Since 2002 Perimeter Institute has been recording seminars, conference talks, and public outreach events using video cameras installed in our lecture theatres. Perimeter now has 7 formal presentation spaces for its many scientific conferences, seminars, workshops and educational outreach activities, all with advanced audio-visual technical capabilities. Recordings of events in these areas are all available On-Demand from this Video Library and on Perimeter Institute Recorded Seminar Archive (PIRSA). PIRSA is a permanent, free, searchable, and citable archive of recorded seminars from relevant bodies in physics. This resource has been partially modelled after Cornell University's arXiv.org.
There has recently been much interest in finding simple principles that explain the particular sets of experimental probabilities that are possible with quantum mechanics in Bell-type experiments. In the quantum gravity community, similar questions had been raised, about whether a certain generalisation of quantum mechanics allowed more than quantum mechanics in this regard. We now bring these two strands of work together to see what can be learned on both sides.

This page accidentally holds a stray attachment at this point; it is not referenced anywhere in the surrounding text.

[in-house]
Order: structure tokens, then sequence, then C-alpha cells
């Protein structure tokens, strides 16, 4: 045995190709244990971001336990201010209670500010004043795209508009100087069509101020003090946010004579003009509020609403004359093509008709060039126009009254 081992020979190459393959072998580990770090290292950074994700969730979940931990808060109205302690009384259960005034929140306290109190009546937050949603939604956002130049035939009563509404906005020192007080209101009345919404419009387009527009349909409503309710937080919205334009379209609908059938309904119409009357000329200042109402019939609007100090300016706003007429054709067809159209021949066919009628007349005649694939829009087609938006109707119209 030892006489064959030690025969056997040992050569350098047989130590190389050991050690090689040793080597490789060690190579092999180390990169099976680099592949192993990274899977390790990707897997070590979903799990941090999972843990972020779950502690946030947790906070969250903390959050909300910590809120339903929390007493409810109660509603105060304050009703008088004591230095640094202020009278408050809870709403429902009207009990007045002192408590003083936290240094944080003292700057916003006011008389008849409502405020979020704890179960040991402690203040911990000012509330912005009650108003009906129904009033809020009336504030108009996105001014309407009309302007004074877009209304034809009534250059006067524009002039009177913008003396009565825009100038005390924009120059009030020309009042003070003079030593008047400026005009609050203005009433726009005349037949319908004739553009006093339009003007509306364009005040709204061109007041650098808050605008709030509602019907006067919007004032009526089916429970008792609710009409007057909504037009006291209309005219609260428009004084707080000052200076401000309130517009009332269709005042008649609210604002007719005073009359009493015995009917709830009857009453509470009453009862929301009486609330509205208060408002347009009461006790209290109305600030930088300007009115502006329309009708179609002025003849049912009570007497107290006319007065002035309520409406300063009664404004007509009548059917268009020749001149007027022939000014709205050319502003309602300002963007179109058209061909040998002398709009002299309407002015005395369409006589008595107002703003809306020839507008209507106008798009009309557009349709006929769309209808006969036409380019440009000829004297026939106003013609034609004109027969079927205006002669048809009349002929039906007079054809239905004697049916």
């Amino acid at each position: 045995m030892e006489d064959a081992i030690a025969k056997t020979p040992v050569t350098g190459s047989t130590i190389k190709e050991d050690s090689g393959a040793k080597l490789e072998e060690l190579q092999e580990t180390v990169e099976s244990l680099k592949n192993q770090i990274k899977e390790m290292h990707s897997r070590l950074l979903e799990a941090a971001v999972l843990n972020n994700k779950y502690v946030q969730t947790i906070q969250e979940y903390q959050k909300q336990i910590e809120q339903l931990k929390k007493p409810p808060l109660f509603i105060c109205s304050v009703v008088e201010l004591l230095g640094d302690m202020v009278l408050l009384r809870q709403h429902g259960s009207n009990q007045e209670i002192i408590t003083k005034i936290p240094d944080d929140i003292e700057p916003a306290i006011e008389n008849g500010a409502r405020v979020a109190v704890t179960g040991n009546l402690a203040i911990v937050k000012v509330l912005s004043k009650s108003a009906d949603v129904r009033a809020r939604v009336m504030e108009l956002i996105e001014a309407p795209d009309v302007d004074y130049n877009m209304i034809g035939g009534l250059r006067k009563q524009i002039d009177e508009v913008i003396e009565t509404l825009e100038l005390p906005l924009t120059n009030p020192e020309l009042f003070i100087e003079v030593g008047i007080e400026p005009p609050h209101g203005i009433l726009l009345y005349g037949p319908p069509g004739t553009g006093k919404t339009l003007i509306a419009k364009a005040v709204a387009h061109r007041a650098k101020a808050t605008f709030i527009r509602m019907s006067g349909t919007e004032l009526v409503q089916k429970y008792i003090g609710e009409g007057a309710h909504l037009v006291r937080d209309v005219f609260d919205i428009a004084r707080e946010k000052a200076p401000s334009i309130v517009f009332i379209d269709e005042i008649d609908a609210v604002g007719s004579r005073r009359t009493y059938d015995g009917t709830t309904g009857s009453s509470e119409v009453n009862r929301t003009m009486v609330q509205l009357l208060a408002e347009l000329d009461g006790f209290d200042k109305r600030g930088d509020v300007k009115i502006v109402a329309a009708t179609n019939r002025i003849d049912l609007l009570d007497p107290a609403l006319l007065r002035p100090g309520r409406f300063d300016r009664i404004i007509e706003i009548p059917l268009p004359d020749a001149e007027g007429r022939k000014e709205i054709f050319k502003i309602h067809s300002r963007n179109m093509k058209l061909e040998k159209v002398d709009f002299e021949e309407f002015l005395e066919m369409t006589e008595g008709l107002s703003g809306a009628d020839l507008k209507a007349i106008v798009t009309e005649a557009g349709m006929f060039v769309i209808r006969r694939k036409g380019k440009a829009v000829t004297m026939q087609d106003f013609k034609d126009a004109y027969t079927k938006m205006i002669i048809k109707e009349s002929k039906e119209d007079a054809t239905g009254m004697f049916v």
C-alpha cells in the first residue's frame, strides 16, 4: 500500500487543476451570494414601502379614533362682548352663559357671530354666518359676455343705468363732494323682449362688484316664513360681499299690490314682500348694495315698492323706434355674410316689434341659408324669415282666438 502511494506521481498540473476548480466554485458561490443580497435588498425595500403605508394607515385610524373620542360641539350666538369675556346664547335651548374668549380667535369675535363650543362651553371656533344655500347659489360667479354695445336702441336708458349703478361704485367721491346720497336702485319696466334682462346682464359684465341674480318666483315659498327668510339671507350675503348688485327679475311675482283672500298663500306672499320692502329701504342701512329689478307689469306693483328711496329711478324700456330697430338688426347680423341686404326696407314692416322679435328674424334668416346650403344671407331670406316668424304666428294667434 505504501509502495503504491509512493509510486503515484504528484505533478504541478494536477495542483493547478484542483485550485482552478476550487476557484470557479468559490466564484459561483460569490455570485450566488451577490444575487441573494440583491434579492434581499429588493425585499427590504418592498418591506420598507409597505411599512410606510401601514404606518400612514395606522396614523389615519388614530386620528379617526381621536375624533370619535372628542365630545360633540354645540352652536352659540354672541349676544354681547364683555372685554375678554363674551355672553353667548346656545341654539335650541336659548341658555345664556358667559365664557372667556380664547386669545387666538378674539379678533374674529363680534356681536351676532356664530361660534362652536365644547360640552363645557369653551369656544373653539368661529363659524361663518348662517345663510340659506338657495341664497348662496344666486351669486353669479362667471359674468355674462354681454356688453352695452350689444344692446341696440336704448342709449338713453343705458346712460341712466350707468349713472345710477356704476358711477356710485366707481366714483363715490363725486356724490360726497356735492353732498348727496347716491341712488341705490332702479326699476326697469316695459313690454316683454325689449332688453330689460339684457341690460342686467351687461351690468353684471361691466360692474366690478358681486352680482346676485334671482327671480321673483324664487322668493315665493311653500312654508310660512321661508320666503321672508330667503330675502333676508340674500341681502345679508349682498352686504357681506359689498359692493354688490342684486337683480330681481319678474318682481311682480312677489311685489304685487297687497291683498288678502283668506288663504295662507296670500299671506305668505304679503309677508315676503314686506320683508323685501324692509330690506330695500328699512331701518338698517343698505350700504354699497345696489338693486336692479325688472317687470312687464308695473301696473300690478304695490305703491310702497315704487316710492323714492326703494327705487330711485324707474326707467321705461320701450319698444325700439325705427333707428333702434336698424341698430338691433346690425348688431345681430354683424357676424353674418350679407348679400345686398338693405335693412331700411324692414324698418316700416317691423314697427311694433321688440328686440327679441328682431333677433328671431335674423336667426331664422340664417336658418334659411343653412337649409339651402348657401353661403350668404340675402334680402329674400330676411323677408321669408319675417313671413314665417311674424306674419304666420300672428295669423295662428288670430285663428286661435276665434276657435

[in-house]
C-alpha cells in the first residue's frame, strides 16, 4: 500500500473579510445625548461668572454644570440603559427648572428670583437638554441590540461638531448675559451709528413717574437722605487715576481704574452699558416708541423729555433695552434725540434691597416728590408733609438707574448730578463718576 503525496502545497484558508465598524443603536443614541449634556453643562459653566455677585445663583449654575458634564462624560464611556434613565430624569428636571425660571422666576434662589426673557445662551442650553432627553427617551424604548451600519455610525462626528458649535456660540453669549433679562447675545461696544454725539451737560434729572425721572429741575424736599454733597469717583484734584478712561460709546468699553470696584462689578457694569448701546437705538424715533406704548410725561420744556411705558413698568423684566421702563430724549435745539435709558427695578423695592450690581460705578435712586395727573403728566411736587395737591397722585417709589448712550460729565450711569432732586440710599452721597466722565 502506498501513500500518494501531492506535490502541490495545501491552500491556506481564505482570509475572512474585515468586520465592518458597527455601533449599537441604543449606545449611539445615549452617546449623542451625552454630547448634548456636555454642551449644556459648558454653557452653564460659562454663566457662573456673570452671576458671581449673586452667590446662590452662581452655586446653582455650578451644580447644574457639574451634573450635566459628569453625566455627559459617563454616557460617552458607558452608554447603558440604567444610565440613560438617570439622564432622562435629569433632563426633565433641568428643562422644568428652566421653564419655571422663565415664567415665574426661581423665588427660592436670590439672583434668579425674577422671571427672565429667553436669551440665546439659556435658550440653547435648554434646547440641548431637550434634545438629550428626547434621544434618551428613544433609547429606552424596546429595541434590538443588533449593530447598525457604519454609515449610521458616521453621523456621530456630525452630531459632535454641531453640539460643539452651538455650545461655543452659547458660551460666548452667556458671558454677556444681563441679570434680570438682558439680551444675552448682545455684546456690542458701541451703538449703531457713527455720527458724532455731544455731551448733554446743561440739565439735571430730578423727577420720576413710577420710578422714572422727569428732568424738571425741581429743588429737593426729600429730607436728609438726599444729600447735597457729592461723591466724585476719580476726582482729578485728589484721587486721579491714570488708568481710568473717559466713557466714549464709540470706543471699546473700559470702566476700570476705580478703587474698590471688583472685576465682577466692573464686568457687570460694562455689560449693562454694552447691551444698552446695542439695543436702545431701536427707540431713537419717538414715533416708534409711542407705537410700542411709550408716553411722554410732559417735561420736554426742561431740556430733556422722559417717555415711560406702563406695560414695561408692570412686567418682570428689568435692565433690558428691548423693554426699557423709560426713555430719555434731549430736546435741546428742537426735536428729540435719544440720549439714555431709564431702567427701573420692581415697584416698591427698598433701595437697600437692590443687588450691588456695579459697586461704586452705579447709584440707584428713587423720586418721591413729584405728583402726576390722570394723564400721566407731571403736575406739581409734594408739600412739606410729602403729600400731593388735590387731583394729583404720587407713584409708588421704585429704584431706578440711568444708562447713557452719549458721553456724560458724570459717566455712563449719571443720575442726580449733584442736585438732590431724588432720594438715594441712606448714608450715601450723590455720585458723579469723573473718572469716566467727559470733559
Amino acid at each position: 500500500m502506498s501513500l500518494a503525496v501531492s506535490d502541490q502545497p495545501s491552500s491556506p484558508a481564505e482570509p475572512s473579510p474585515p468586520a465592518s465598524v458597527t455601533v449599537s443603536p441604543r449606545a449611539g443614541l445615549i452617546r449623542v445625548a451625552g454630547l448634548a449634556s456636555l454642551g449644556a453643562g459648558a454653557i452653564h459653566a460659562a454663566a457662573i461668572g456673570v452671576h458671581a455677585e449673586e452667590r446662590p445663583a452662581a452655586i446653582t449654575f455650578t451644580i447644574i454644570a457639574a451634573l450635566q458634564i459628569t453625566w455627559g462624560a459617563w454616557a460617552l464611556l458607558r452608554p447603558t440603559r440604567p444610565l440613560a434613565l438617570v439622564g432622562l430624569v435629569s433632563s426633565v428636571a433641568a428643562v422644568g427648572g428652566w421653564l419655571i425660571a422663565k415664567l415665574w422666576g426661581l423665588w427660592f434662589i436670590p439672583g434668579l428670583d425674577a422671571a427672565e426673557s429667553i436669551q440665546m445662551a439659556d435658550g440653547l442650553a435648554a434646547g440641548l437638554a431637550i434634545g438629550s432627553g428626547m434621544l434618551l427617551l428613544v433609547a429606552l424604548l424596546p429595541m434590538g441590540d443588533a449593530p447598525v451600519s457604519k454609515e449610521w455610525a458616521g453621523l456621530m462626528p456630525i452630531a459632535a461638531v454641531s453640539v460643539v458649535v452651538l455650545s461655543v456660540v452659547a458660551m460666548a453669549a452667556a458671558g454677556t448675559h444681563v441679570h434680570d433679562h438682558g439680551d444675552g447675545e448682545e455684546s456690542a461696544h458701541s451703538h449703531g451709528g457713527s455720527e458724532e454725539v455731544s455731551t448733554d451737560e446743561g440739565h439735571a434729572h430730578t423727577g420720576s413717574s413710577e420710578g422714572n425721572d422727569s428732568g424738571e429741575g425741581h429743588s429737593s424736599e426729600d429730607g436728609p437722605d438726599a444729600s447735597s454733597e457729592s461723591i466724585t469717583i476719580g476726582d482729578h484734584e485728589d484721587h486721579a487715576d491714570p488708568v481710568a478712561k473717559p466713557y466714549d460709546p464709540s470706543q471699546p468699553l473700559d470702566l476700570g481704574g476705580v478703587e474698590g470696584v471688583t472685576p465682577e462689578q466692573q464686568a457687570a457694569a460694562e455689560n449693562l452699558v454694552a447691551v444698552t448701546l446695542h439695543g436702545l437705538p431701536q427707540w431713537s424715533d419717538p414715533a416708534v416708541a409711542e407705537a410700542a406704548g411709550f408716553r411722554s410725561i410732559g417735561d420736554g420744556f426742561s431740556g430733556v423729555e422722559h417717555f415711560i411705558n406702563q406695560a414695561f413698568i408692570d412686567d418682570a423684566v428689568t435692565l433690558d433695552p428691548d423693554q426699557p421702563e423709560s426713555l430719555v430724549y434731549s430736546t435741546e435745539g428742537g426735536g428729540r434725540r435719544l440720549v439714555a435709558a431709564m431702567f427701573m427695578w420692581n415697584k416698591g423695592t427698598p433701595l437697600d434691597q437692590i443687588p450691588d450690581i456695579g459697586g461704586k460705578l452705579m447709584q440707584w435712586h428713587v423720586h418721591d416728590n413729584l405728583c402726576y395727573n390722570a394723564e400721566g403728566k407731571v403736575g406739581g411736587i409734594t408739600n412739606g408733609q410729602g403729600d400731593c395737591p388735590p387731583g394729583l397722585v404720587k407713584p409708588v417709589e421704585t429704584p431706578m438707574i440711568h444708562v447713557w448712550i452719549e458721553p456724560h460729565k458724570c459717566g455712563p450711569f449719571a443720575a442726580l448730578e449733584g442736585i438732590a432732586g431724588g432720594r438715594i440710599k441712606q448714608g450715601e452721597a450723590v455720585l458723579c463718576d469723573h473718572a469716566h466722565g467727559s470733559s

The simplest black hole solution in asymptotic AdS spacetime, the eternal 3-dimensional BTZ black hole, is studied from the viewpoint of AdS/CFT duality. We identify a class of non-local correlators on the CFT side that allow us to generalize the notion of quantum gravity "S-matrix" to scattering inside the horizon. Since the interior of the horizon is a cosmological spacetime with a big bang/crunch-like singularity, our construction can be interpreted as identifying generally coordinate invariant observables of quantum gravity in a simple cosmology.
The Planck satellite measurement of the cosmic microwave background has provided spectacular confirmation of the predictions of inflationary cosmology, putting inflation on a firm footing as the leading theory of the very early universe. I will discuss the implications of Planck for the simplest canonical single-field inflation models, which are favored by the data. Then I will discuss the most general question: How strong is the case that inflation is the "right" theory of the early universe?
Central to quantum theory, the wavefunction is a complex distribution associated with a quantum system. Despite its fundamental role, it is typically introduced as an abstract element of the theory with no explicit definition. Rather, physicists come to a working understanding of it through its use to calculate measurement outcome probabilities through the Born Rule. Tomographic methods can reconstruct the wavefunction from measured probabilities.